# [SOLVED] Derivative Quotient Rule

• October 20th 2009, 12:52 PM
rawkstar
[SOLVED] Derivative Quotient Rule
I'm having trouble using the quotient rule of the derivative (i know how to do the power rule though). I'm not sure how I simplify in order to get the final answer/derivative. I need to use it in order to solve my question.

i need to determine the points at which the graph of the function
f(x)= (x^2)/(x-1) has a horizontal tangent.

what i think that i have to do is find the derivative of the function. then find the values of x by letting the derivative equal 0. then find the y values of the new x values by plugging them into the original equation. Am I right?
• October 20th 2009, 01:02 PM
Quote:

Originally Posted by rawkstar
I'm having trouble using the quotient rule of the derivative (i know how to do the power rule though). I'm not sure how I simplify in order to get the final answer/derivative. I need to use it in order to solve my question.

i need to determine the points at which the graph of the function
f(x)= (x^2)/(x-1) has a horizontal tangent.

what i think that i have to do is find the derivative of the function. then find the values of x by letting the derivative equal 0. then find the y values of the new x values by plugging them into the original equation. Am I right?

The horizontal tangent is given by finding $\lim_{x->\infty}\frac{x^2}{x-1}$
• October 20th 2009, 01:04 PM
Or wait! no no no, forget that. lol, I was thinking asymptote., sorry. I'll get to the real question in a minute.
• October 20th 2009, 01:07 PM
Quote:

Originally Posted by rawkstar
I'm having trouble using the quotient rule of the derivative (i know how to do the power rule though). I'm not sure how I simplify in order to get the final answer/derivative. I need to use it in order to solve my question.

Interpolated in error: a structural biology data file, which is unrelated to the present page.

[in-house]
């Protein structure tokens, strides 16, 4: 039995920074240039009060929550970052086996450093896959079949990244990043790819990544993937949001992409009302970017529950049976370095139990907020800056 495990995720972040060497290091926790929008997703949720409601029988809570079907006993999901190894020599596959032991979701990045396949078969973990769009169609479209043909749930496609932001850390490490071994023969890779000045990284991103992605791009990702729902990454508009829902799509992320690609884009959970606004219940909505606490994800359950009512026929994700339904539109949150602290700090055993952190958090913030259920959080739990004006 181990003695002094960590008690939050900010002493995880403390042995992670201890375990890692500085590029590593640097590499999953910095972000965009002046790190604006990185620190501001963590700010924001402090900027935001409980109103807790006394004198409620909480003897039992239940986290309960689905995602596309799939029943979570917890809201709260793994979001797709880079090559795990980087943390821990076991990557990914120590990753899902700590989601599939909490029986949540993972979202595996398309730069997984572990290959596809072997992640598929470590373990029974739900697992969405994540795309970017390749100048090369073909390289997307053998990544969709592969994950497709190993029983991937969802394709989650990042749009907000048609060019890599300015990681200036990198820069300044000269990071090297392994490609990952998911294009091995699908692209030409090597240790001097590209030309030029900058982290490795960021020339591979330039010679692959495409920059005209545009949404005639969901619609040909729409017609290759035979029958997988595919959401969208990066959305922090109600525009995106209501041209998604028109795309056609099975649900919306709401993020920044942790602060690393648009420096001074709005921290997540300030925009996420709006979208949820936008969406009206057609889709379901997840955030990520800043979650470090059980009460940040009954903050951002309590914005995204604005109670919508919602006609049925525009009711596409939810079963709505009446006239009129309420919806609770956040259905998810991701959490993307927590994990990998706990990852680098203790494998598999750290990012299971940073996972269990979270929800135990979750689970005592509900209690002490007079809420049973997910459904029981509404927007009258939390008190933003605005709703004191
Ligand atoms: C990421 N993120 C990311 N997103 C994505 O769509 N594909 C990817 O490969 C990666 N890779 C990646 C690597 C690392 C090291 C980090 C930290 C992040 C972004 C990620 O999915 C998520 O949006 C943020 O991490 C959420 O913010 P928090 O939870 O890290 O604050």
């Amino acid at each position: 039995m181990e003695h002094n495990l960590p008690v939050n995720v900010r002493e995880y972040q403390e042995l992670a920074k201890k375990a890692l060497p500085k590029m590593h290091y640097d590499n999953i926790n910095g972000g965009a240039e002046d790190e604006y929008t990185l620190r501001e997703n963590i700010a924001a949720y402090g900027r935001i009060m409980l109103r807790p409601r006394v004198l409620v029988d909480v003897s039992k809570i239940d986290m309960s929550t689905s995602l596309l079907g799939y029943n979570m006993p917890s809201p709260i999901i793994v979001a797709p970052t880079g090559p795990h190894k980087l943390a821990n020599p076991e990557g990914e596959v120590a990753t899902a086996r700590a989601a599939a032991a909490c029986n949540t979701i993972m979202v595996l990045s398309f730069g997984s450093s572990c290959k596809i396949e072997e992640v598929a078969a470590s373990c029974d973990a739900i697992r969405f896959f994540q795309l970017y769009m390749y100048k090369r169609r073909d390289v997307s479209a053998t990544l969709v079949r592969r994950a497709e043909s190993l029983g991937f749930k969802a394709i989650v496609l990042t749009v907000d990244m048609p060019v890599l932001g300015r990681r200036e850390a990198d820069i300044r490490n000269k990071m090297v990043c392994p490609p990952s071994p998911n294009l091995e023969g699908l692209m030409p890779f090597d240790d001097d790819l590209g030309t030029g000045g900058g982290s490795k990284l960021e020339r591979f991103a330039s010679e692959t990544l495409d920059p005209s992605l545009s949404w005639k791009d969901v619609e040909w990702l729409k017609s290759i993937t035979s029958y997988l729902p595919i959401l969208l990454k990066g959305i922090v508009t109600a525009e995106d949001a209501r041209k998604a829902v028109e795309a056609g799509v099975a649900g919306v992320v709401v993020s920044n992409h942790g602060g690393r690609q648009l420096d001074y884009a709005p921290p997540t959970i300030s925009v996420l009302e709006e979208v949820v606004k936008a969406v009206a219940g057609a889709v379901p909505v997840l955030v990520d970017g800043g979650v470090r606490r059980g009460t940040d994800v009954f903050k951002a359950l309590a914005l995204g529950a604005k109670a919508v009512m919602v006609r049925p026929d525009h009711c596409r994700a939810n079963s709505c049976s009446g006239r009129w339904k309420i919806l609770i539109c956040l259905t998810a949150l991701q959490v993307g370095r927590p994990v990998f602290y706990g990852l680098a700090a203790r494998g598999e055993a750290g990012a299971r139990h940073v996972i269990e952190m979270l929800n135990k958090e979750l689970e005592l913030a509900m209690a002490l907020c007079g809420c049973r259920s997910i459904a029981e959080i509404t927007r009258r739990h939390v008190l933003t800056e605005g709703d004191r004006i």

i need to determine the points at which the graph of the function
f(x)= (x^2)/(x-1) has a horizontal tangent.

what i think that i have to do is find the derivative of the function. then find the values of x by letting the derivative equal 0. then find the y values of the new x values by plugging them into the original equation. Am I right?

Yes, find the derivative and set it to zero. The quotient rule looks like this:

$\frac{d}{dx}\frac{f(x)}{g(x)}=\frac{g(x)f'(x)-g'(x)f(x)}{(g(x))^2}$

Do you understand how to apply this formula? I know it's difficult to remember at first, but you'll get use to it. If you have trouble applying it, I'll show you how. But see if you can do it first.
• October 20th 2009, 01:31 PM
rawkstar
i know how to apply it
it starts as (and sorry i don't know how to use the html thing)

((x-1)(2x)-(x^2)(1))/(x-1)^2
• October 20th 2009, 01:43 PM
rawkstar
oh i think i got it now
can someone check my work?

the derivative would be (x^2-2x)/(x^2-2x+1)

so 0=(x^2-2x)/(x^2-2x+1)
x=0 and x=2

then f(0)=0 and f(2)=4

so the points would be (0,0) and (2,4)
• October 20th 2009, 02:37 PM
Quote:

Originally Posted by rawkstar
oh i think i got it now
can someone check my work?

the derivative would be (x^2-2x)/(x^2-2x+1)

so 0=(x^2-2x)/(x^2-2x+1)
x=0 and x=2

then f(0)=0 and f(2)=4

so the points would be (0,0) and (2,4)

Yes, this is correct.
• October 20th 2009, 03:09 PM
rawkstar
Thank you so much